The Chorus This work has been published in the Teen Ink monthly print magazine.

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     If you haven’t seen last year’s “The Chorus,” go see it. Now. It’s likely one of the best movies ever made. “The Chorus” is French and set in 1948, but is quite enjoyable even if you don’t like foreign movies. In it, Christophe Barratier draws on the tradition that delinquent French boys are better off charmed than chastened. There seems to be an air of romance surrounding wayward boys, particularly French ones.

The story begins when Clément Mathieu, a balding, middle-aged prefect, decides to take the job of teaching at a boarding school for delinquent boys. They are truly uncontrollable but somehow he gets the bright idea of trying to form a choir. The most important of the unruly singers is tall, fair-haired Morhange (Jean-Baptiste Maunier) who is often in trouble, and staunchly refuses to join Mathieu’s chorus of misfits until Mathieu finds him singing by himself.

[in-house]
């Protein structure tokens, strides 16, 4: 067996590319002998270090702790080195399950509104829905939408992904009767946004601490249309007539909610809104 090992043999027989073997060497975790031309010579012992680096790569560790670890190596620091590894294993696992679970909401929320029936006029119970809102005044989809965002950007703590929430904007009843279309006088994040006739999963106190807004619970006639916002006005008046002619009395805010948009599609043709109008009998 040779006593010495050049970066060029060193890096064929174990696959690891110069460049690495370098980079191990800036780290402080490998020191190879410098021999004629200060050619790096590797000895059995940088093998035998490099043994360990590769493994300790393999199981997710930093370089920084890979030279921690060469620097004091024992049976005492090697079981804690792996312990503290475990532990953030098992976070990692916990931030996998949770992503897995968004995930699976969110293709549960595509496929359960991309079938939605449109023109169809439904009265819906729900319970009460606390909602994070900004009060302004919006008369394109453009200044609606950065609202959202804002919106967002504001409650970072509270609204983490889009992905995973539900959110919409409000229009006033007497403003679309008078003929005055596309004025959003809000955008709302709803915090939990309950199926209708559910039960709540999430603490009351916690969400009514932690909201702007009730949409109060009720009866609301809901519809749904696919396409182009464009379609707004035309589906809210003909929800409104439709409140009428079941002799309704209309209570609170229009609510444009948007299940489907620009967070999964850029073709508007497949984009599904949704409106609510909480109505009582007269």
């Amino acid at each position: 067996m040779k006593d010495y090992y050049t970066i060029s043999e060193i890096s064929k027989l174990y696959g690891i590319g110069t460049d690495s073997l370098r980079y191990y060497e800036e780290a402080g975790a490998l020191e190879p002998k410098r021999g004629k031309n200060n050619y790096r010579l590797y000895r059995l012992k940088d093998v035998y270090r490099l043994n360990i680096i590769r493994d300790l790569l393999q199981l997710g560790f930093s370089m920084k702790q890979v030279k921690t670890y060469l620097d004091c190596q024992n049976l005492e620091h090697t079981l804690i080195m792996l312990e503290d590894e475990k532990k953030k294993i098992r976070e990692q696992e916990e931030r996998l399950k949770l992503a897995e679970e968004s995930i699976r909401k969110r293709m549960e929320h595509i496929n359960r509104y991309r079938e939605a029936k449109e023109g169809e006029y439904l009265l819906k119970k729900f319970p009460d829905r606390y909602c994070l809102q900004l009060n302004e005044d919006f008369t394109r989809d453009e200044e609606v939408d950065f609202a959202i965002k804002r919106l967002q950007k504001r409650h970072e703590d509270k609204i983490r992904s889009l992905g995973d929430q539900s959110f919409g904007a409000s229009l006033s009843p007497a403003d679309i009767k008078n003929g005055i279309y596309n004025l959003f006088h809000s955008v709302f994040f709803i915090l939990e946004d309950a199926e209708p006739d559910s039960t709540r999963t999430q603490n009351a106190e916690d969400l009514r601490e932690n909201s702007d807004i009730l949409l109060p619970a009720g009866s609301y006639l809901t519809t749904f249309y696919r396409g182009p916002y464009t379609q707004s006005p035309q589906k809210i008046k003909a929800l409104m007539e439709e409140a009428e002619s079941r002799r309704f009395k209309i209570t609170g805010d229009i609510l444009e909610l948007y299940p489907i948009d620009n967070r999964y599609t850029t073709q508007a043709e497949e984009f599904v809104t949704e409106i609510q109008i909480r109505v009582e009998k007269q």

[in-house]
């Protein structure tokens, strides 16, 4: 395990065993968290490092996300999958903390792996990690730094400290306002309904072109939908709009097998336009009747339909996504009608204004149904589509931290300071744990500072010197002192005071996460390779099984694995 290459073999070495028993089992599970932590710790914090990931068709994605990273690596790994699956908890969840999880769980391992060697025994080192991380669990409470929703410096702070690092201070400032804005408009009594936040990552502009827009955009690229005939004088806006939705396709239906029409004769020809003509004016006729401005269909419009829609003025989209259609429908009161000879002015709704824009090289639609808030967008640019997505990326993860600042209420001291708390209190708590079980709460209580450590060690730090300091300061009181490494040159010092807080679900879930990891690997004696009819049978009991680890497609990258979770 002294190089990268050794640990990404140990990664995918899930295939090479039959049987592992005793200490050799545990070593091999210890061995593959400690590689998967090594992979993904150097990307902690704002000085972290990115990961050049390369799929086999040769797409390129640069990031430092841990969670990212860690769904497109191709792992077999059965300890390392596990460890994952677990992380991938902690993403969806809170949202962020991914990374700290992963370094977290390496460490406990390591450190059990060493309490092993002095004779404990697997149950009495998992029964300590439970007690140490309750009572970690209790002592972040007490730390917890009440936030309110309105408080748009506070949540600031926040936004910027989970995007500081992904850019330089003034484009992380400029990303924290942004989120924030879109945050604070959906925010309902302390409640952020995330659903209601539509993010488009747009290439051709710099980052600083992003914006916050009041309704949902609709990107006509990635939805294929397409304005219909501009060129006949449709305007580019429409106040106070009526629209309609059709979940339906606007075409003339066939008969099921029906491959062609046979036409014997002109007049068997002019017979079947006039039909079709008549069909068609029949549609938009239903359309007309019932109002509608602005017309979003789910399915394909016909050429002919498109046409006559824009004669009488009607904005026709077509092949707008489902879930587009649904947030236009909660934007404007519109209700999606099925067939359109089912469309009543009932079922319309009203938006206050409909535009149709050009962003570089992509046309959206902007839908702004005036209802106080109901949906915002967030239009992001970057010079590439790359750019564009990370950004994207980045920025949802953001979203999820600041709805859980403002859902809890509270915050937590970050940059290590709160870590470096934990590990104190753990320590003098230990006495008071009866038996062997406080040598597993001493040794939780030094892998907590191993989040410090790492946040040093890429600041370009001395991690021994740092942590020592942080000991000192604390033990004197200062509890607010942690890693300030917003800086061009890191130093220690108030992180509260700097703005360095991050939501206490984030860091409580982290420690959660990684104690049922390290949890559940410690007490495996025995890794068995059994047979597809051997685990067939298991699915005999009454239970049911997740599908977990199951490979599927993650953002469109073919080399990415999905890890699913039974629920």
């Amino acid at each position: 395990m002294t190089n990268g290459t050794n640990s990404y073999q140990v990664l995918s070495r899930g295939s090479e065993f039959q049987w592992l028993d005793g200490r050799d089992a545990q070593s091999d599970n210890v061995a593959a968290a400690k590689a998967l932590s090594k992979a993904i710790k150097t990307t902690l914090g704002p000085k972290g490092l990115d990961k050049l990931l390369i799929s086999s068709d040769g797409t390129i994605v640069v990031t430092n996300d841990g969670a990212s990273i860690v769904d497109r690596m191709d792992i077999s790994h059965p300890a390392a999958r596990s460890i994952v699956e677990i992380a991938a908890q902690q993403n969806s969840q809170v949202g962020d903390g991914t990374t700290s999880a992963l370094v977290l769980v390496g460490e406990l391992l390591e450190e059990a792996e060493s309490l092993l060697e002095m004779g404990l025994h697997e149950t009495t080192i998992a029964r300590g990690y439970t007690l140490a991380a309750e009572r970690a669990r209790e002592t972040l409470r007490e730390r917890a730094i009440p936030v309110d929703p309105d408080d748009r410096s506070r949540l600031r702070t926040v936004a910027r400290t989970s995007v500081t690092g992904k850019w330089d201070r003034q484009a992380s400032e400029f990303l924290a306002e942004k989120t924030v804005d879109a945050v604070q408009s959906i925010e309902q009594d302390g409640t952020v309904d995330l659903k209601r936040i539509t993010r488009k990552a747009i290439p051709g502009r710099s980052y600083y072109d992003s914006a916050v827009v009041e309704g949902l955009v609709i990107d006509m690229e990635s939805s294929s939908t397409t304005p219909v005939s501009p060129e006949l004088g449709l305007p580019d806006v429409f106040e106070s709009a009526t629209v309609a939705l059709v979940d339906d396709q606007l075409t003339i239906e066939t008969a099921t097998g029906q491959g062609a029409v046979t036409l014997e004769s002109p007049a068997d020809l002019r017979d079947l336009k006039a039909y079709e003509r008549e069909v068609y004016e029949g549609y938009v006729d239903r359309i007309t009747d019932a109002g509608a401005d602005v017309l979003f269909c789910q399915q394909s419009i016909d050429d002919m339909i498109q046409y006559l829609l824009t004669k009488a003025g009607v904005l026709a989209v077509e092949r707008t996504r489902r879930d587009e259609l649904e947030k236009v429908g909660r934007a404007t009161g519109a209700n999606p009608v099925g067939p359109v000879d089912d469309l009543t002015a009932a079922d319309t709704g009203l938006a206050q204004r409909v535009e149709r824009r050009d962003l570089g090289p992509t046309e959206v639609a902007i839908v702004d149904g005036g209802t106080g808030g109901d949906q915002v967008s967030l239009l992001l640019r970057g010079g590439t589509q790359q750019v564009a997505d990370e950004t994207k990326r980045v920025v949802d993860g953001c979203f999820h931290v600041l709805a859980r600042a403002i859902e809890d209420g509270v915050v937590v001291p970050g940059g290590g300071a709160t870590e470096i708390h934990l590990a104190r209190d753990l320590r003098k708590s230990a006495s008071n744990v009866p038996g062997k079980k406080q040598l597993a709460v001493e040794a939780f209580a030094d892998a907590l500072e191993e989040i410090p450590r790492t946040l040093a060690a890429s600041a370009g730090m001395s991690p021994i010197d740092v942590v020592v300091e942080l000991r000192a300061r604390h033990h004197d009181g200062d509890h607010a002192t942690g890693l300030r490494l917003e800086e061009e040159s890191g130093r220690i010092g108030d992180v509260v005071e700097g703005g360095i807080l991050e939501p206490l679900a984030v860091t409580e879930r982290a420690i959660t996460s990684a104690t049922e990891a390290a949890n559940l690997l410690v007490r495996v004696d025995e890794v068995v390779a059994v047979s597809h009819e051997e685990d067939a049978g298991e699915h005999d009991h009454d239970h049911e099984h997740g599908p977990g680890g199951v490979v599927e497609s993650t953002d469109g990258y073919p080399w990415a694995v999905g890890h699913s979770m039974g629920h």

The school’s headmaster is a constant threat to the newly formed choir. Rachin is a prissy sadist whose way of dealing with children is the idea of “Action, Reaction” - the philosophy of instant punishment for wrongdoings that are either real or imagined. Fortunately for Clément Mathieu, Rachin isn’t popular among the staff and Mathieu soon finds allies in the other teachers.

Sure, this may be one of those stereotypical movies about taming the savage young male with the power of art, but it was still a huge hit in France, and is an overall uplifting film. The characters are brought to life marvelously. It’s a simple, sweet story about a prefect (and aspiring composer) who truly wants to do something nice for the boys!

This work has been published in the Teen Ink monthly print magazine. This piece has been published in Teen Ink’s monthly print magazine.






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